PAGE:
Alumni panel attracts successful broadcasters

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Daniel Bell-Nguyen

Randy Karraker (right) addresses the audience during the homecoming alumni panel on Oct. 11.

Lynsey Aldam

LYNSEY ALDAM | Reporter

A panel of seven Lindenwood broadcast alumni gathered in the Young Hall auditorium on Oct. 11 to give advice to current media students.

Lindenwood’s chapter of the National Broadcasting Society presented the discussion, and it was facilitated by students Jack Leach and Neil Fischer. ​

The panel consisted of:

  • Glen Cerny, a former general manager of KCLC
  • Greg Amsinger, an MLB Network Studio Host
  • Walter Franklin, a former Associate Director of Production Operations at ESPN
  • Jim Heuer, the Director of Operations at 590 KFNS St. Louis
  • Randy Karraker, the host of The Fast Lane on 101 ESPN St. Louis
  • Dan McLaughlin, the play-by-play voice for the St. Louis Cardinals television broadcasts on FOX Sports Midwest
  • Scott Warmann, a studio host for the St. Louis Cardinals and Blues at FOX Sports Midwest
The purpose of the panel was to catch a glimpse of communications at Lindenwood throughout decades and see how the program has grown.
Fischer commenced the discussion by asking Cerny and Franklin what the program was like at Lindenwood throughout the seventies. Both agreed that they came to Lindenwood specifically to learn the trade of radio, which at the time was AM/carrier current.
Cerny credits Lindenwood’s radio program to Martha Boyer, in which he states that “everybody here owes a huge debt to Martha Boyer, with what she did to start the program.”
Cerny also notes that his success derives from the connections he made with his peers. They would teach each other the ways of radio.
Jack Leach furthered the conversation to communications in the eighties.
Karraker describes his early beginnings in jazz radio at Lindenwood, but his role in radio didn’t stop there. Karraker was able to “gain unbelievable experience” in all facets of radio, whether it be football games, basketball games, baseball games, you name it. This adaptability allowed him to prepare for a career of sports radio on 101 ESPN.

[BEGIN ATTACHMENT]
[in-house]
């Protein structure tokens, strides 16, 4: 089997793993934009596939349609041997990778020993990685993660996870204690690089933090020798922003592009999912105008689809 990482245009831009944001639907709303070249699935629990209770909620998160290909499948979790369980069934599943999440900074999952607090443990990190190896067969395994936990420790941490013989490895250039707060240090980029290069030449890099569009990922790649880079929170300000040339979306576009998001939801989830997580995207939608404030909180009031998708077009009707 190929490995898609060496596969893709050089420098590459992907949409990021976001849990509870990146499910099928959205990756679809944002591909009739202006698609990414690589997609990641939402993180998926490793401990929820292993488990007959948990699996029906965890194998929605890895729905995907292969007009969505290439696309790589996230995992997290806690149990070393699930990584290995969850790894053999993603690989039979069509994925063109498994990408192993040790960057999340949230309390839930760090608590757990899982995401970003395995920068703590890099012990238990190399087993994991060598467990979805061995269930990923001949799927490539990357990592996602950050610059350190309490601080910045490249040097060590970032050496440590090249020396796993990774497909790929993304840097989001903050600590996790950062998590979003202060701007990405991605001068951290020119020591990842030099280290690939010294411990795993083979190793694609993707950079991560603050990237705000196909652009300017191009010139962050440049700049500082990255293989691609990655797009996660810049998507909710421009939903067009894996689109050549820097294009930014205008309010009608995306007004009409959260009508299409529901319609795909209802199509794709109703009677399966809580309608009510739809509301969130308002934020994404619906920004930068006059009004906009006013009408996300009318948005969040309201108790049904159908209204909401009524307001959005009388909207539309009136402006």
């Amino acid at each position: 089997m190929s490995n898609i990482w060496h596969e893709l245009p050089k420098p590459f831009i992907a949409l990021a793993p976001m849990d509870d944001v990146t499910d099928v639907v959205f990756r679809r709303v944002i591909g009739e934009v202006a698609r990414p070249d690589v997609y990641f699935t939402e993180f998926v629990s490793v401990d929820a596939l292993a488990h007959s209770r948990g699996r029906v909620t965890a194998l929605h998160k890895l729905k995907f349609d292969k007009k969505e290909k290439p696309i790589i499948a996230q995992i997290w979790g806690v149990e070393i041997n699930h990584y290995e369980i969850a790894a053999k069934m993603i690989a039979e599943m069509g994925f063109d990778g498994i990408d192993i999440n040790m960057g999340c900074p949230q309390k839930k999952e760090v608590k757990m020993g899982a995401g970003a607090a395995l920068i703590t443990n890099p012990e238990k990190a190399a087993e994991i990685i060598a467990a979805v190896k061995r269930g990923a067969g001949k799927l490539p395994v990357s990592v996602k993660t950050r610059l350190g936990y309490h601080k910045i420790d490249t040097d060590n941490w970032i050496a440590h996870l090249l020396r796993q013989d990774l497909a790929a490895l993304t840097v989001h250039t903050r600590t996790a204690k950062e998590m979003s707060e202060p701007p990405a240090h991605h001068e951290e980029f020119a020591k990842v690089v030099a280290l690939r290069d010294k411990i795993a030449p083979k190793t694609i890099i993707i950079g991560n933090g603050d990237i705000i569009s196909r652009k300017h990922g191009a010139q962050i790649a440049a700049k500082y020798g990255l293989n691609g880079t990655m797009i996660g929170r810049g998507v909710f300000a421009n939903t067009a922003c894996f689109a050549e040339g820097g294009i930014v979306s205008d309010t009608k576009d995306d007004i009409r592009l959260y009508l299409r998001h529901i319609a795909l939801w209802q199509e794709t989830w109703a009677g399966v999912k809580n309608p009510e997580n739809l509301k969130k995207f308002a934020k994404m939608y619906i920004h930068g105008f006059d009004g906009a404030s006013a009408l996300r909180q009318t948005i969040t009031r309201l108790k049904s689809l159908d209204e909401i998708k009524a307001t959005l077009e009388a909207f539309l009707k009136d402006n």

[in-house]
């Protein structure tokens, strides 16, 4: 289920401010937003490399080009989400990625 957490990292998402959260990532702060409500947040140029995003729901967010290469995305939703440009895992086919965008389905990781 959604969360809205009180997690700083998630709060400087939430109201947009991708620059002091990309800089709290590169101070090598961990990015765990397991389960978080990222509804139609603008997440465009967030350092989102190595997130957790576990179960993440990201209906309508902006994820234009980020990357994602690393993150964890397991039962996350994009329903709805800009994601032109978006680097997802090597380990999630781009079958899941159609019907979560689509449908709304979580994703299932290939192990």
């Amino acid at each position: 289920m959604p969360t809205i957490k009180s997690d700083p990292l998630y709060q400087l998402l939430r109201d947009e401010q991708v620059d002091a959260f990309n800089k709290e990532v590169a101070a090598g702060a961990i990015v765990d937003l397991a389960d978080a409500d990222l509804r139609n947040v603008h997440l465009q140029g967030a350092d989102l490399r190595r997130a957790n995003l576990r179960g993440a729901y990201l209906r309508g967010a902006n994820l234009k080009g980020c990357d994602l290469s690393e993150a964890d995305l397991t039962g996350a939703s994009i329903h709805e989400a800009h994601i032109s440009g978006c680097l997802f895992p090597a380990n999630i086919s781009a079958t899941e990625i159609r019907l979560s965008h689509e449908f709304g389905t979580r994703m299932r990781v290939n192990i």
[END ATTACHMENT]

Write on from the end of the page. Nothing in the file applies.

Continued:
McLaughlin followed Karraker up by noting that Lindenwood played a key role in his radio career as a Cardinals broadcaster as well. He urged the students to get involved, learn how to edit and to be versatile, or you’ll be left out.
“You can’t learn our business from a book…get experience,” McLaughlin said.
Then the discussion rolled around to the 2000s. Amsinger mentioned that Lindenwood’s faculty, staff, and resources pushed him to success. He recognized Cerny’s grittiness, who was once his professor at Lindenwood, as a driving factor in his broadcasting career.
Collectively, the panel concluded that the broadcasting and radio world takes integrity, persistence and professionalism. McLaughlin said it’s crucial to separate yourself from the rest and to be well versed.
Before the discussion panel came to a close, Cerny left the audience with distinctive advice.
“Every time you get behind that mic, every time you put that headset on… you better thank god that you have that opportunity and don’t mess it up.”